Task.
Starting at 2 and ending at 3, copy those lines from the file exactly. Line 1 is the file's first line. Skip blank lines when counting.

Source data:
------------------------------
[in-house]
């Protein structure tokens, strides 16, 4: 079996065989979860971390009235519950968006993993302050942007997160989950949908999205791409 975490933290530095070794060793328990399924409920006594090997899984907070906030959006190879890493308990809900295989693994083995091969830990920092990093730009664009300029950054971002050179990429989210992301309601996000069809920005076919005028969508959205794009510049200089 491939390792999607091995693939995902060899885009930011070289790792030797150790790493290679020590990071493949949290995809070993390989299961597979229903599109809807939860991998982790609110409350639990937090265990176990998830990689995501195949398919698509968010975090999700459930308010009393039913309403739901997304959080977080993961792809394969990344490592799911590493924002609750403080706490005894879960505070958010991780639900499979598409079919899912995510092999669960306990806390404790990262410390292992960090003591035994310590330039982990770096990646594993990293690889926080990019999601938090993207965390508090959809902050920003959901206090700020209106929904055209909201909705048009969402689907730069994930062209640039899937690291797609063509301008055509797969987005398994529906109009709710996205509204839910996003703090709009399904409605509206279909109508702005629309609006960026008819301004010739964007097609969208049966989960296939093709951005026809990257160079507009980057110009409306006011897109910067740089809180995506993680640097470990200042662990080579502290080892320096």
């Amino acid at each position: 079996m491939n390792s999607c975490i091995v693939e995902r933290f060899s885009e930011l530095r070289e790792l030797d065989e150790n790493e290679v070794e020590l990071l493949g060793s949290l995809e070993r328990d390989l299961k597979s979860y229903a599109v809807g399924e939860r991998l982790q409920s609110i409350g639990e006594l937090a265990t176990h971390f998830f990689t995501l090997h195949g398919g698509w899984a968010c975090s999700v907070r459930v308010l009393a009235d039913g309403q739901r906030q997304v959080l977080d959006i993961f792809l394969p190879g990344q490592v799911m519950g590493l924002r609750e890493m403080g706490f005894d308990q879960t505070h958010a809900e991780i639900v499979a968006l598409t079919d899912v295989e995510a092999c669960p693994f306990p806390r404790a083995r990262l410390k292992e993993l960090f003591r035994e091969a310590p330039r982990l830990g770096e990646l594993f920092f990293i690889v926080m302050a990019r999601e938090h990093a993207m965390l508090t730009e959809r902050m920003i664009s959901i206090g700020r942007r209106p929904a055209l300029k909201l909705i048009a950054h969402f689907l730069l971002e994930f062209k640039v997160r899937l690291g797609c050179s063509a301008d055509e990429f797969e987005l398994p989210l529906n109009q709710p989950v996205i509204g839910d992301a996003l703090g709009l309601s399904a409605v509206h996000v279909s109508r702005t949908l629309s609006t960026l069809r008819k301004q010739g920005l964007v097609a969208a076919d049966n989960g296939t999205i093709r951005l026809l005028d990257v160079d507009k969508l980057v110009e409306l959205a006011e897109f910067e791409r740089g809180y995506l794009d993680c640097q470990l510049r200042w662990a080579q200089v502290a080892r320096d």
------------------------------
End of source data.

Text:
């Protein structure tokens, strides 16, 4: 079996065989979860971390009235519950968006993993302050942007997160989950949908999205791409 975490933290530095070794060793328990399924409920006594090997899984907070906030959006190879890493308990809900295989693994083995091969830990920092990093730009664009300029950054971002050179990429989210992301309601996000069809920005076919005028969508959205794009510049200089 491939390792999607091995693939995902060899885009930011070289790792030797150790790493290679020590990071493949949290995809070993390989299961597979229903599109809807939860991998982790609110409350639990937090265990176990998830990689995501195949398919698509968010975090999700459930308010009393039913309403739901997304959080977080993961792809394969990344490592799911590493924002609750403080706490005894879960505070958010991780639900499979598409079919899912995510092999669960306990806390404790990262410390292992960090003591035994310590330039982990770096990646594993990293690889926080990019999601938090993207965390508090959809902050920003959901206090700020209106929904055209909201909705048009969402689907730069994930062209640039899937690291797609063509301008055509797969987005398994529906109009709710996205509204839910996003703090709009399904409605509206279909109508702005629309609006960026008819301004010739964007097609969208049966989960296939093709951005026809990257160079507009980057110009409306006011897109910067740089809180995506993680640097470990200042662990080579502290080892320096």
């Amino acid at each position: 079996m491939n390792s999607c975490i091995v693939e995902r933290f060899s885009e930011l530095r070289e790792l030797d065989e150790n790493e290679v070794e020590l990071l493949g060793s949290l995809e070993r328990d390989l299961k597979s979860y229903a599109v809807g399924e939860r991998l982790q409920s609110i409350g639990e006594l937090a265990t176990h971390f998830f990689t995501l090997h195949g398919g698509w899984a968010c975090s999700v907070r459930v308010l009393a009235d039913g309403q739901r906030q997304v959080l977080d959006i993961f792809l394969p190879g990344q490592v799911m519950g590493l924002r609750e890493m403080g706490f005894d308990q879960t505070h958010a809900e991780i639900v499979a968006l598409t079919d899912v295989e995510a092999c669960p693994f306990p806390r404790a083995r990262l410390k292992e993993l960090f003591r035994e091969a310590p330039r982990l830990g770096e990646l594993f920092f990293i690889v926080m302050a990019r999601e938090h990093a993207m965390l508090t730009e959809r902050m920003i664009s959901i206090g700020r942007r209106p929904a055209l300029k909201l909705i048009a950054h969402f689907l730069l971002e994930f062209k640039v997160r899937l690291g797609c050179s063509a301008d055509e990429f797969e987005l398994p989210l529906n109009q709710p989950v996205i509204g839910d992301a996003l703090g709009l309601s399904a409605v509206h996000v279909s109508r702005t949908l629309s609006t960026l069809r008819k301004q010739g920005l964007v097609a969208a076919d049966n989960g296939t999205i093709r951005l026809l005028d990257v160079d507009k969508l980057v110009e409306l959205a006011e897109f910067e791409r740089g809180y995506l794009d993680c640097q470990l510049r200042w662990a080579q200089v502290a080892r320096d």